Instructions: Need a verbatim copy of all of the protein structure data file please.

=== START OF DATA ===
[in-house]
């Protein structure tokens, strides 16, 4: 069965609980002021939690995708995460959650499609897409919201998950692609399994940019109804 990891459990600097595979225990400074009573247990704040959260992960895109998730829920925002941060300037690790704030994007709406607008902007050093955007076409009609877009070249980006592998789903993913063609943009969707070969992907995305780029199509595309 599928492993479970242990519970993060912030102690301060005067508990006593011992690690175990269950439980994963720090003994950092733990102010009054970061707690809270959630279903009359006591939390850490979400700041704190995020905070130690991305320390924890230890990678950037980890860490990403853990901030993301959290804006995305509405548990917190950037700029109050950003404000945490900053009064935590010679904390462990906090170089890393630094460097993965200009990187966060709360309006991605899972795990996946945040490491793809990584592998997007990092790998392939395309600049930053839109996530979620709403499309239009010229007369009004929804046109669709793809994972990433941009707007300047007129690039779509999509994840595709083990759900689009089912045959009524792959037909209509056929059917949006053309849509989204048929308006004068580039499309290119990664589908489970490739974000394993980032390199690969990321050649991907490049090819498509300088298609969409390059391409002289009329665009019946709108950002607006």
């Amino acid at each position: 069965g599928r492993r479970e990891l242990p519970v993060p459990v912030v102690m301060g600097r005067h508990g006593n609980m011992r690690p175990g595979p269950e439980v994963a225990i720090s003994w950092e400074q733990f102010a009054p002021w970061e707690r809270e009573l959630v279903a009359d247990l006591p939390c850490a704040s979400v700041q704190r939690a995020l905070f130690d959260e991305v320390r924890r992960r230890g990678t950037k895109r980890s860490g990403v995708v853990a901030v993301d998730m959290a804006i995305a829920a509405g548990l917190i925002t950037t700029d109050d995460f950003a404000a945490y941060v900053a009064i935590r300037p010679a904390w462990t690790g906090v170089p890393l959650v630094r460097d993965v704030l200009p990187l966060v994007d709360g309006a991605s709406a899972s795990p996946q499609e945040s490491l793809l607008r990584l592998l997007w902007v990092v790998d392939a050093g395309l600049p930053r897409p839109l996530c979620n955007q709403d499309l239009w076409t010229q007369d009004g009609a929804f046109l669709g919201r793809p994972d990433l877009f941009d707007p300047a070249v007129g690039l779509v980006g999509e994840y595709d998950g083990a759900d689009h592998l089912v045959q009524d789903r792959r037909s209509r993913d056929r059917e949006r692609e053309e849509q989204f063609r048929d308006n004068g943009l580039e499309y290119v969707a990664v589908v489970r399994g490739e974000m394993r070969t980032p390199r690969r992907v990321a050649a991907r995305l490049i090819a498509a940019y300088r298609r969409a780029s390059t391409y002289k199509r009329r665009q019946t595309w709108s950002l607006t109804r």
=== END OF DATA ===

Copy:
[in-house]
């Protein structure tokens, strides 16, 4: 069965609980002021939690995708995460959650499609897409919201998950692609399994940019109804 990891459990600097595979225990400074009573247990704040959260992960895109998730829920925002941060300037690790704030994007709406607008902007050093955007076409009609877009070249980006592998789903993913063609943009969707070969992907995305780029199509595309 599928492993479970242990519970993060912030102690301060005067508990006593011992690690175990269950439980994963720090003994950092733990102010009054970061707690809270959630279903009359006591939390850490979400700041704190995020905070130690991305320390924890230890990678950037980890860490990403853990901030993301959290804006995305509405548990917190950037700029109050950003404000945490900053009064935590010679904390462990906090170089890393630094460097993965200009990187966060709360309006991605899972795990996946945040490491793809990584592998997007990092790998392939395309600049930053839109996530979620709403499309239009010229007369009004929804046109669709793809994972990433941009707007300047007129690039779509999509994840595709083990759900689009089912045959009524792959037909209509056929059917949006053309849509989204048929308006004068580039499309290119990664589908489970490739974000394993980032390199690969990321050649991907490049090819498509300088298609969409390059391409002289009329665009019946709108950002607006």
């Amino acid at each position: 069965g599928r492993r479970e990891l242990p519970v993060p459990v912030v102690m301060g600097r005067h508990g006593n609980m011992r690690p175990g595979p269950e439980v994963a225990i720090s003994w950092e400074q733990f102010a009054p002021w970061e707690r809270e009573l959630v279903a009359d247990l006591p939390c850490a704040s979400v700041q704190r939690a995020l905070f130690d959260e991305v320390r924890r992960r230890g990678t950037k895109r980890s860490g990403v995708v853990a901030v993301d998730m959290a804006i995305a829920a509405g548990l917190i925002t950037t700029d109050d995460f950003a404000a945490y941060v900053a009064i935590r300037p010679a904390w462990t690790g906090v170089p890393l959650v630094r460097d993965v704030l200009p990187l966060v994007d709360g309006a991605s709406a899972s795990p996946q499609e945040s490491l793809l607008r990584l592998l997007w902007v990092v790998d392939a050093g395309l600049p930053r897409p839109l996530c979620n955007q709403d499309l239009w076409t010229q007369d009004g009609a929804f046109l669709g919201r793809p994972d990433l877009f941009d707007p300047a070249v007129g690039l779509v980006g999509e994840y595709d998950g083990a759900d689009h592998l089912v045959q009524d789903r792959r037909s209509r993913d056929r059917e949006r692609e053309e849509q989204f063609r048929d308006n004068g943009l580039e499309y290119v969707a990664v589908v489970r399994g490739e974000m394993r070969t980032p390199r690969r992907v990321a050649a991907r995305l490049i090819a498509a940019y300088r298609r969409a780029s390059t391409y002289k199509r009329r665009q019946t595309w709108s950002l607006t109804r």